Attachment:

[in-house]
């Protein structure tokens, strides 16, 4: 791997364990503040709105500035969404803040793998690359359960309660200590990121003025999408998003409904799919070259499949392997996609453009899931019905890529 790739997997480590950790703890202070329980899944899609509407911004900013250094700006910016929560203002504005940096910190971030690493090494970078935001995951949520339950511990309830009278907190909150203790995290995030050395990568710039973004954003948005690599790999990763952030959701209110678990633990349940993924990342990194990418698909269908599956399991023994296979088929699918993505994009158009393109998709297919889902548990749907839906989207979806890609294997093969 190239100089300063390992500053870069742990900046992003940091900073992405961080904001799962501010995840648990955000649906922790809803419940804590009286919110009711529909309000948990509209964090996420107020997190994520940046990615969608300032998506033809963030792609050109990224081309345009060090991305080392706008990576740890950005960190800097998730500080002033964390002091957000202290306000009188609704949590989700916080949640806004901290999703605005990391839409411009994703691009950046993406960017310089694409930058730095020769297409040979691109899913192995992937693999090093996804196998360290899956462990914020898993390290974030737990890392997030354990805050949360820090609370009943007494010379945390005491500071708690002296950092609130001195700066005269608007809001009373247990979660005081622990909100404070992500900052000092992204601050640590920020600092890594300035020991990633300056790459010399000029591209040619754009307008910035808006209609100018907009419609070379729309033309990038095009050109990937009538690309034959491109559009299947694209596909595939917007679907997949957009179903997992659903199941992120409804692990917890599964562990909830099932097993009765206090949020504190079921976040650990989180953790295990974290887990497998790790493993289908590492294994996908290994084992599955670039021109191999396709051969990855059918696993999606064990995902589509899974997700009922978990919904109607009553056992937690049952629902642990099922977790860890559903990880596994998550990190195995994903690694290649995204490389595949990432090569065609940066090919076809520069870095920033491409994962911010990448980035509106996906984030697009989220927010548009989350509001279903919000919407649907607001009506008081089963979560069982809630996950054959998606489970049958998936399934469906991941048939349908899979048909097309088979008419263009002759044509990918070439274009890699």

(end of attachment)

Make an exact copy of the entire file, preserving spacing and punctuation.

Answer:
[in-house]
């Protein structure tokens, strides 16, 4: 791997364990503040709105500035969404803040793998690359359960309660200590990121003025999408998003409904799919070259499949392997996609453009899931019905890529 790739997997480590950790703890202070329980899944899609509407911004900013250094700006910016929560203002504005940096910190971030690493090494970078935001995951949520339950511990309830009278907190909150203790995290995030050395990568710039973004954003948005690599790999990763952030959701209110678990633990349940993924990342990194990418698909269908599956399991023994296979088929699918993505994009158009393109998709297919889902548990749907839906989207979806890609294997093969 190239100089300063390992500053870069742990900046992003940091900073992405961080904001799962501010995840648990955000649906922790809803419940804590009286919110009711529909309000948990509209964090996420107020997190994520940046990615969608300032998506033809963030792609050109990224081309345009060090991305080392706008990576740890950005960190800097998730500080002033964390002091957000202290306000009188609704949590989700916080949640806004901290999703605005990391839409411009994703691009950046993406960017310089694409930058730095020769297409040979691109899913192995992937693999090093996804196998360290899956462990914020898993390290974030737990890392997030354990805050949360820090609370009943007494010379945390005491500071708690002296950092609130001195700066005269608007809001009373247990979660005081622990909100404070992500900052000092992204601050640590920020600092890594300035020991990633300056790459010399000029591209040619754009307008910035808006209609100018907009419609070379729309033309990038095009050109990937009538690309034959491109559009299947694209596909595939917007679907997949957009179903997992659903199941992120409804692990917890599964562990909830099932097993009765206090949020504190079921976040650990989180953790295990974290887990497998790790493993289908590492294994996908290994084992599955670039021109191999396709051969990855059918696993999606064990995902589509899974997700009922978990919904109607009553056992937690049952629902642990099922977790860890559903990880596994998550990190195995994903690694290649995204490389595949990432090569065609940066090919076809520069870095920033491409994962911010990448980035509106996906984030697009989220927010548009989350509001279903919000919407649907607001009506008081089963979560069982809630996950054959998606489970049958998936399934469906991941048939349908899979048909097309088979008419263009002759044509990918070439274009890699």